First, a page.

The charity, launched by Robin Wight, the chairman of WCRS, aims to identify the next generation of creatives in British schools.
It is in the process of selecting up to 50 14- to 19-year-old student candidates, which it calls creativity scholars, and is seeking to sign up the same number of companies to mentor them and offer one-month creative scholarships.
The Ideas Foundation has already attracted the support of a wide range of industry figures including John Hegarty, Rooney Carruthers, The Guardian's editor, Alan Rusbridger, the managing director of Conde Nast, Nicholas Coleridge, Chris Frayling of the Royal College of Art, the BBC 1 controller, Lorraine Heggessey, and Alan Yentob, the BBC director of drama, entertainment and children's programming.
Wight said: "Too many of today's young creative talents never get identified in a school system that tends to focus more on academic achievement.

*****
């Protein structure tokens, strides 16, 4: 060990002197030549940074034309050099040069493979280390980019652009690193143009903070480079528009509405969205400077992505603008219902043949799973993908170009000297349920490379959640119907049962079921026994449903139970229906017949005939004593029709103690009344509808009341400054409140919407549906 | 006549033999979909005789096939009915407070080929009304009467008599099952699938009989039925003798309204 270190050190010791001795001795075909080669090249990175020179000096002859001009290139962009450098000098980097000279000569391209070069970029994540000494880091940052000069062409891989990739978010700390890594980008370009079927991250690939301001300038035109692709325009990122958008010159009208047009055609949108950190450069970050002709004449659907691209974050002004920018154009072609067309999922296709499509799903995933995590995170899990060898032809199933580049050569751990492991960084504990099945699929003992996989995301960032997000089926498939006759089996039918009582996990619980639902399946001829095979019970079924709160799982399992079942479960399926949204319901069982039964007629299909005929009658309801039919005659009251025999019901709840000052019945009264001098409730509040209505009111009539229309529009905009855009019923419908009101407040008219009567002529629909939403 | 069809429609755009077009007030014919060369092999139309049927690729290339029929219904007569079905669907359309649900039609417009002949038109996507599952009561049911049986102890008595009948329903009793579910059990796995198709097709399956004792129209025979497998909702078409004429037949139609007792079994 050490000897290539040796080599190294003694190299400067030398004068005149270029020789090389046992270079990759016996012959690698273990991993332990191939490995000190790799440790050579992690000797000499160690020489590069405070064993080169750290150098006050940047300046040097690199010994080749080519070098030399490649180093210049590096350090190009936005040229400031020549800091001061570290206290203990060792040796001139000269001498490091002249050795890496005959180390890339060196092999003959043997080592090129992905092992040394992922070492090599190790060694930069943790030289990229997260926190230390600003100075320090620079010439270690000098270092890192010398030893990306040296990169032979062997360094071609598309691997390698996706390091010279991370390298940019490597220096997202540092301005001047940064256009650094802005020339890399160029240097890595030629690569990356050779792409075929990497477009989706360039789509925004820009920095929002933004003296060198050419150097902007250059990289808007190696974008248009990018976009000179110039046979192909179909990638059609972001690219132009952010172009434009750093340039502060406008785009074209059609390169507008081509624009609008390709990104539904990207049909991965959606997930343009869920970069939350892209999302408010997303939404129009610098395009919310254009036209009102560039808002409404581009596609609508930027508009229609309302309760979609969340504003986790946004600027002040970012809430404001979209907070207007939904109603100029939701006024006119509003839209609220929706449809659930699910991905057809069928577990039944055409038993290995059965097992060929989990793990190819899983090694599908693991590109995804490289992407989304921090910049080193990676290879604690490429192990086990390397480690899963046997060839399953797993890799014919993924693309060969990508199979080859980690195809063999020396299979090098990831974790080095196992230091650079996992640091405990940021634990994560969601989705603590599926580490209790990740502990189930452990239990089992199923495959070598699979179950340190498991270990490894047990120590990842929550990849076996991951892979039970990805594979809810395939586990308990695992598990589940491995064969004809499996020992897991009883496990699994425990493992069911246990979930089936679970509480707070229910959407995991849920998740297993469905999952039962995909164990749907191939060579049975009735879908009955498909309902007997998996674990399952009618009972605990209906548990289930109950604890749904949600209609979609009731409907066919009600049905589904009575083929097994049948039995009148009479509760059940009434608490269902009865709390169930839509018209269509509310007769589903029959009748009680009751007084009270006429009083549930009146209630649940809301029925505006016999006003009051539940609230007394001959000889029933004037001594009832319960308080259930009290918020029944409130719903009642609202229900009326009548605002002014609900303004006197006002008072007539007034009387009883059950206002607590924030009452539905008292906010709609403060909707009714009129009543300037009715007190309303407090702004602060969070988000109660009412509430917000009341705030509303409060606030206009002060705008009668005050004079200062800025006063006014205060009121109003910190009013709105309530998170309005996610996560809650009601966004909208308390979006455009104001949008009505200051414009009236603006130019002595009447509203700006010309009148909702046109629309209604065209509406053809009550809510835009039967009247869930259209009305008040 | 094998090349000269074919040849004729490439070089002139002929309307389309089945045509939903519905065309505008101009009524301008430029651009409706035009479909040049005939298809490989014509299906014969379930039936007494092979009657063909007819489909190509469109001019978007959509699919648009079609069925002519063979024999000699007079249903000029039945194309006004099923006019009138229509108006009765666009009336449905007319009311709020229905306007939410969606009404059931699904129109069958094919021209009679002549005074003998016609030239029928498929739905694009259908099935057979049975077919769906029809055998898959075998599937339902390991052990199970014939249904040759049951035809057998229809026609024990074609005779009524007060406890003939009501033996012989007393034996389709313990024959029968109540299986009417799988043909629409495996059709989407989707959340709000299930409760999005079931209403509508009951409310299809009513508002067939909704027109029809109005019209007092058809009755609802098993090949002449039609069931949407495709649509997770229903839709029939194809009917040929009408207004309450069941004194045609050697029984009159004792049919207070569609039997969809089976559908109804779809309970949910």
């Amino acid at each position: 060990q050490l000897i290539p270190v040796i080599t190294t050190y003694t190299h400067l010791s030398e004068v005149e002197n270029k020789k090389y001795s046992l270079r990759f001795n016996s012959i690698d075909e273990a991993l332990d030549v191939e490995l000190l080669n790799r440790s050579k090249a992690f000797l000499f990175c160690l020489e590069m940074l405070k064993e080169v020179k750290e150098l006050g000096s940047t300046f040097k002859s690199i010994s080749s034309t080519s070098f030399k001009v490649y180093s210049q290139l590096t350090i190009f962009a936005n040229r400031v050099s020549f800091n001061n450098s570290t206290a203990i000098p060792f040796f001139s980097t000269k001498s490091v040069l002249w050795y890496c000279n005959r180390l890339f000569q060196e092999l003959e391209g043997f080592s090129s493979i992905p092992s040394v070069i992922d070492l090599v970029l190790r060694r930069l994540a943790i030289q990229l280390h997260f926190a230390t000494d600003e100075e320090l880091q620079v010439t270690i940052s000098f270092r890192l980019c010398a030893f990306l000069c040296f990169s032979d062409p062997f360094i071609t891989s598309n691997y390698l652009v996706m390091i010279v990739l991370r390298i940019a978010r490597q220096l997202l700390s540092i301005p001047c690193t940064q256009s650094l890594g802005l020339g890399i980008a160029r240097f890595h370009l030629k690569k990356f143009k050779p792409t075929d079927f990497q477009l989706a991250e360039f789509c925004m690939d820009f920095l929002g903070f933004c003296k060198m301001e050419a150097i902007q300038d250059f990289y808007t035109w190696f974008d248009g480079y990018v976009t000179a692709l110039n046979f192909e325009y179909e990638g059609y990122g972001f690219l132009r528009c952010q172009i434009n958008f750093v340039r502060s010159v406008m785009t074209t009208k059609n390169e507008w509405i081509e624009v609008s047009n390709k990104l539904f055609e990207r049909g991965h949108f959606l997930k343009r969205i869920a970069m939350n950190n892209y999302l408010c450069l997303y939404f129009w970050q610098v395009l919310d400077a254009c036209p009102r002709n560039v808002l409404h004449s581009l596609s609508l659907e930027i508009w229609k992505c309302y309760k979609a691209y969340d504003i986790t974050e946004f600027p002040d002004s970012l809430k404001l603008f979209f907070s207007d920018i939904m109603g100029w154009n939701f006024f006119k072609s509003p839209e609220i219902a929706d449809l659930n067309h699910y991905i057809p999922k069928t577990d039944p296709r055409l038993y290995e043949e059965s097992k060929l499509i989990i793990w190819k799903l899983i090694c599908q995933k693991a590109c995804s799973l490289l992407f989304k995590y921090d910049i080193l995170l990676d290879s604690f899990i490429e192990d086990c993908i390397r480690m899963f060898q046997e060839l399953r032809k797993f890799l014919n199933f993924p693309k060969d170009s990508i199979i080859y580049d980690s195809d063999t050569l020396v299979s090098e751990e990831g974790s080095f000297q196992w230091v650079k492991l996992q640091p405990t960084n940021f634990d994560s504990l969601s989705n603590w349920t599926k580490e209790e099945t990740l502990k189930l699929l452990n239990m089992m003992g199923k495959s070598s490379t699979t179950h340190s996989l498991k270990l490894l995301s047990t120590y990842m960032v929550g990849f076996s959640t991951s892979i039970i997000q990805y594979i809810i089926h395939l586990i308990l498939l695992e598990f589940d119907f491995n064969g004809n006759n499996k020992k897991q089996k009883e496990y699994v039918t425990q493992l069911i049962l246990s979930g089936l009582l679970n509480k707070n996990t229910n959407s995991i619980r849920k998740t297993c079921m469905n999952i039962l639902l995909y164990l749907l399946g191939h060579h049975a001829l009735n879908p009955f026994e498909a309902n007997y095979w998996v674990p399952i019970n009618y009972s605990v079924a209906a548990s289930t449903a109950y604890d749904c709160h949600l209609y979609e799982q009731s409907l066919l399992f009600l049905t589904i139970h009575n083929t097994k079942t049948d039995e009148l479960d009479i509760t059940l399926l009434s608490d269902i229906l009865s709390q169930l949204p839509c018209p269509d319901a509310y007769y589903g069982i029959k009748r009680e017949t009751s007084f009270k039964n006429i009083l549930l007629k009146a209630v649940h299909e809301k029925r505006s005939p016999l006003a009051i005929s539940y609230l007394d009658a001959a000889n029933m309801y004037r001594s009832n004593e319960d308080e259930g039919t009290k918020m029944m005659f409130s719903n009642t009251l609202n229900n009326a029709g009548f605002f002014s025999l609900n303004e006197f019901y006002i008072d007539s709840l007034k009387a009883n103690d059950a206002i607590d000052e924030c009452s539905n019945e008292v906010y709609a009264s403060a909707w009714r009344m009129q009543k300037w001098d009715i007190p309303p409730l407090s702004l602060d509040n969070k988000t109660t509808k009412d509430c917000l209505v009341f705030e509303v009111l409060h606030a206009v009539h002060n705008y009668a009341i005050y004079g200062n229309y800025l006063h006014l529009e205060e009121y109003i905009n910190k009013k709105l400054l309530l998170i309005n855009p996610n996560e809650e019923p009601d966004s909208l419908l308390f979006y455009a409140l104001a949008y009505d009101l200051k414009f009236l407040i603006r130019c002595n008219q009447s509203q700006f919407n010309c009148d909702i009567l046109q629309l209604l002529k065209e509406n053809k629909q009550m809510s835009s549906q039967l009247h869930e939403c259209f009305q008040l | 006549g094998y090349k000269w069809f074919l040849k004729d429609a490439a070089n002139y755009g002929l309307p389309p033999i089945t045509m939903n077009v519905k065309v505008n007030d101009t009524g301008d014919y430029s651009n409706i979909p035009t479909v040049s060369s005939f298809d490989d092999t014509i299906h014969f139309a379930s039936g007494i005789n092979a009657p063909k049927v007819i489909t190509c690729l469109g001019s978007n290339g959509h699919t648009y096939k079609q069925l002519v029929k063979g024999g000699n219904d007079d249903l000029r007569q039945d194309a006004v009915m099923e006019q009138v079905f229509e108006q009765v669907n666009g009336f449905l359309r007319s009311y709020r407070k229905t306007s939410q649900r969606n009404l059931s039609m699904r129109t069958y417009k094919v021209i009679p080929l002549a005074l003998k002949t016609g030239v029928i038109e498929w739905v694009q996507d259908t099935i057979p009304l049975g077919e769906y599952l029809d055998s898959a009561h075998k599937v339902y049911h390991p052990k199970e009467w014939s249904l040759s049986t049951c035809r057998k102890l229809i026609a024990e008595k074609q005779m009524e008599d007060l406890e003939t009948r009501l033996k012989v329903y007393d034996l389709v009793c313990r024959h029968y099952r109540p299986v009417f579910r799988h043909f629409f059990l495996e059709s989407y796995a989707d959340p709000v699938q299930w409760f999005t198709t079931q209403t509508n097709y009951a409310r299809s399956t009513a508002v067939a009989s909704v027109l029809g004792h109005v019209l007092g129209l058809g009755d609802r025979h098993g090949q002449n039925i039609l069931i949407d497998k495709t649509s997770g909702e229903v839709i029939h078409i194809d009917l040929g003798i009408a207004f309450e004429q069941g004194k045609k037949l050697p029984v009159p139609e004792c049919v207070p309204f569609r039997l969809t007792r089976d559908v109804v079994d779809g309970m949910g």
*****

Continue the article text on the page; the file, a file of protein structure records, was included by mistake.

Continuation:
"We are launching a small programme that will hopefully grow to a significant movement designed to ensure that Britain uses all the creative talent at its disposal."
The charity will launch with a pilot in secondary schools in the Hackney area. After further talks with educators, the initiative will roll out as a nationwide scheme available to all state school pupils.
This roll-out will be the first step in a 20-year programme that will monitor the creativity scholars through their lives. Linked to the talent programme is a publishing project that interviews creative achievers.